We wanted to install Fedora Core 3 (actually even FC2 would do) for the
ACCV server. The system was a 64bit Athlon on a K8S MX ASUS motherboard.
Now here starts the trouble. I knew it wasn't overly trivial to get the
SATA hard disks working on the 64bit systems with FC3, and this
motherboard was all the more too new (and sophisticated) to have working
drivers in the FC3.
Meticulous fooling around with my head inside the open cabinet showed me
that it had a SiS 965L onboard SATA controllers. Luckily, I was able to
find the driver at http://download.sis.com, but that needed me to compile
the module, and that required a working FC3. With the promise RAID card, I
knew, the drivers would be found and the hard disks would be detected, but
the PCI bus would force sluggishness to the server which, of course, is
undesirable. Just to be able to compile the sata_sis.ko kernel module, I
installed FC3 with the Promise RAID card on. I needed RAID, but not with
the PCI RAID card. Having compiled the hard disk's kernel module
(sata_sis.ko), now I was to carry out the actual install. I got this
driver on a floppy (somehow found a floppy!).
I started the installtion with:
linux expert text askmethod noselinux selinux=0
I disabled selinux coz it's more of a painful paranoia than anything else.
When I was warned that the drives hadn't been detected (as expected) and I
had the option of choosing the drivers, I loaded ata_piix coz this would
load libata. sata_sis was mentioned as one of the options but it didn't
work for my Seagate 80GB SATA disk(s). With the libata loaded (with
ata_piix), on tty2, I had to mount the floppy and insmod sata_sis.ko.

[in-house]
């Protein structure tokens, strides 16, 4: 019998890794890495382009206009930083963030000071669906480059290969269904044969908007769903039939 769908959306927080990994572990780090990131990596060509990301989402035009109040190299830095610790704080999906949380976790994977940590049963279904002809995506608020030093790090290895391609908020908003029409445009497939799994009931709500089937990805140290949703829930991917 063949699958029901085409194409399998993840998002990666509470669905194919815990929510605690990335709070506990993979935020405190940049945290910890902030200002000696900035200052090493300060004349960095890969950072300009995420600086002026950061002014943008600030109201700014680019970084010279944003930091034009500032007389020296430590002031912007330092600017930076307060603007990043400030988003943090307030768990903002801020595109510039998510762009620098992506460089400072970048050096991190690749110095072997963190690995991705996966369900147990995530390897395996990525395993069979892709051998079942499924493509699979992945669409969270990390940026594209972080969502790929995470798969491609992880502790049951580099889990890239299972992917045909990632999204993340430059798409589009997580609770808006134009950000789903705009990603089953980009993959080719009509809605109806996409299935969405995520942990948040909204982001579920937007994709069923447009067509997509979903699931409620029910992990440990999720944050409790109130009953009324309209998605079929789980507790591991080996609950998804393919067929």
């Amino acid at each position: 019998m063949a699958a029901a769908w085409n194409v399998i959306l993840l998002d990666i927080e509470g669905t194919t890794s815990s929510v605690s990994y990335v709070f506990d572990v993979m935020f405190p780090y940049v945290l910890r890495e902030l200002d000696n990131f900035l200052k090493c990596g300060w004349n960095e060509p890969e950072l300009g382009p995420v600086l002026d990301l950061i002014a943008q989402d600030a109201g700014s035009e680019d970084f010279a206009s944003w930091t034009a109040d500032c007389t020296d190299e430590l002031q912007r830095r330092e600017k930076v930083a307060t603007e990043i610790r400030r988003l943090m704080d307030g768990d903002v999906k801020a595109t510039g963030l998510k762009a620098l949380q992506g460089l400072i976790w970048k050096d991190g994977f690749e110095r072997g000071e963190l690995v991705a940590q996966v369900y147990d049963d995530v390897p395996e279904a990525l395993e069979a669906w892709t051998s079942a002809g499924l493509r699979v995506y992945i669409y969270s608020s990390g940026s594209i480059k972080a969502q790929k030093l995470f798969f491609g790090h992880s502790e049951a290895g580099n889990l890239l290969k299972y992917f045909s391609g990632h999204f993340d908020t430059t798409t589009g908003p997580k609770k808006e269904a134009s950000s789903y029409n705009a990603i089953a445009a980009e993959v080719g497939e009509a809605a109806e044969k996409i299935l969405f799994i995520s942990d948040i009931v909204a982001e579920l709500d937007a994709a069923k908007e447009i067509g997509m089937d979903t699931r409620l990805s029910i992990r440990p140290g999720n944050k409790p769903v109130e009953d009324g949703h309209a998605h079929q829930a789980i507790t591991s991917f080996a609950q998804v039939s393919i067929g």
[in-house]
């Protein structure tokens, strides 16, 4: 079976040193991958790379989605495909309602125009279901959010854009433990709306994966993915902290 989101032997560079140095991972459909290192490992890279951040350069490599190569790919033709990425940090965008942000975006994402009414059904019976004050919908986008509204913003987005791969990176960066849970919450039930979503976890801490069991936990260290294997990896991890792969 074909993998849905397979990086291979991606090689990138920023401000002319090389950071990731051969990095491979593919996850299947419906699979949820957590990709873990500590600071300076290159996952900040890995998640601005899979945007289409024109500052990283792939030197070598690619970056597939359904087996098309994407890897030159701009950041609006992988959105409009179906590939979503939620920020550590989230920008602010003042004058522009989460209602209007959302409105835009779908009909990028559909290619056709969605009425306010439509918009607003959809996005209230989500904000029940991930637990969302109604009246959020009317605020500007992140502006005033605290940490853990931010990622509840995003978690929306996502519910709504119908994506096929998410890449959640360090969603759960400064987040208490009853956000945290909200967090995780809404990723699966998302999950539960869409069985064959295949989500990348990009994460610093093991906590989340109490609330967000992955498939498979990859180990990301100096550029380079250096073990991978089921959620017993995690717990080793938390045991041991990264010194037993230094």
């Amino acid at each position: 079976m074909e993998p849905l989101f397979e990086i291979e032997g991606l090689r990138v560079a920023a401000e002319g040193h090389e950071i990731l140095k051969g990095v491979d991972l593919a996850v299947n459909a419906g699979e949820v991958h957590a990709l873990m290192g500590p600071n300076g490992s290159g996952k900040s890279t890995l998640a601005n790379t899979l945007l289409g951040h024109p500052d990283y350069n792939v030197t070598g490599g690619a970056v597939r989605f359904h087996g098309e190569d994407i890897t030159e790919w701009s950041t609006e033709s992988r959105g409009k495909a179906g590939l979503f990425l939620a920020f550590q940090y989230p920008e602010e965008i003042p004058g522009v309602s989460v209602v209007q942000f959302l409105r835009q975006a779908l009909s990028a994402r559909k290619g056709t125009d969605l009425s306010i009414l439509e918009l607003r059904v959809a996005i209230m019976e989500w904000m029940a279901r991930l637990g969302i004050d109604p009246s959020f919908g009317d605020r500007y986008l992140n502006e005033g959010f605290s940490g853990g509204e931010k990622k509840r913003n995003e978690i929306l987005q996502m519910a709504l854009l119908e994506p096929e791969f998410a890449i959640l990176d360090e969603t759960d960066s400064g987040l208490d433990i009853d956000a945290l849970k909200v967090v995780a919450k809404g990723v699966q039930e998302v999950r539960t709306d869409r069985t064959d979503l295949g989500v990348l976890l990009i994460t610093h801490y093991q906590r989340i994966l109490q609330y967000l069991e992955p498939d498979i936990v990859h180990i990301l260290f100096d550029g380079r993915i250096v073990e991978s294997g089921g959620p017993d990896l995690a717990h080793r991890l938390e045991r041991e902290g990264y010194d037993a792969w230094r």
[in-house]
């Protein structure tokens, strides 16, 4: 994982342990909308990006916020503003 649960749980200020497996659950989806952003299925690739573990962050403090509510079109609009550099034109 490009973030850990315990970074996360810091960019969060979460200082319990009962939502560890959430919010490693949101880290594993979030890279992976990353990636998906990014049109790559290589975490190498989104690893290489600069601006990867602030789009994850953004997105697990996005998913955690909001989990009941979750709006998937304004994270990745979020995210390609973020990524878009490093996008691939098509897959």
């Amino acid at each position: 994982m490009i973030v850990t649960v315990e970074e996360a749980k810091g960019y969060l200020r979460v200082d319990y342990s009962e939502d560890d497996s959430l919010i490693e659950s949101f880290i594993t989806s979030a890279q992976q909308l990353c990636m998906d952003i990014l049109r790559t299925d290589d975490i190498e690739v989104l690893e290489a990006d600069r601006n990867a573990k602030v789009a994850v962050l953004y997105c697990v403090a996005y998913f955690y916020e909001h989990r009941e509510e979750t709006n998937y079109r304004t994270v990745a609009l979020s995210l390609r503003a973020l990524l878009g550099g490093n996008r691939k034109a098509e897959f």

dmesg just confirmed that the module was loaded properly and showed the
disks. Now the installation would proceed as usual.
However, the first boot was another problem. Surely enough, since I had
chosen ata_piix, this was used for installation, and not sata_sis. The
/etc/modprobe.conf had an alias entry for ata_piix as scsi_hostadapter. I
had to rescue the system (again the HD driver disk was required) and
change this alias to use sata_sis instead. This done, I copied my
sata_sis.ko to /lib/modules/`uname -r`/kernel/drivers/scsi/ and the system
was ready for a normal boot now.
All this messing around, finding the drivers, forgetting something or the
other, trying to figure out things, etc took me a day and a half. RAID too
was to be configured. Hardware RAID would have been great but I settled
down to software RAID with the handy mdadm tool. I still don't know if the
Hardware RAID is supported on this motherboard or not. Even though I had
enabled RAID 1 in the BIOS and had mirrored the disks, I could still see
two disks in my linux. Even the software RAID for the whole disks
(/dev/sda & /dev/sdb) wouldn't be done coz the disks were in use and busy
when booted. Finally, I was happy with raid on two unused partitions
/dev/sda5 & /dev/sdb5.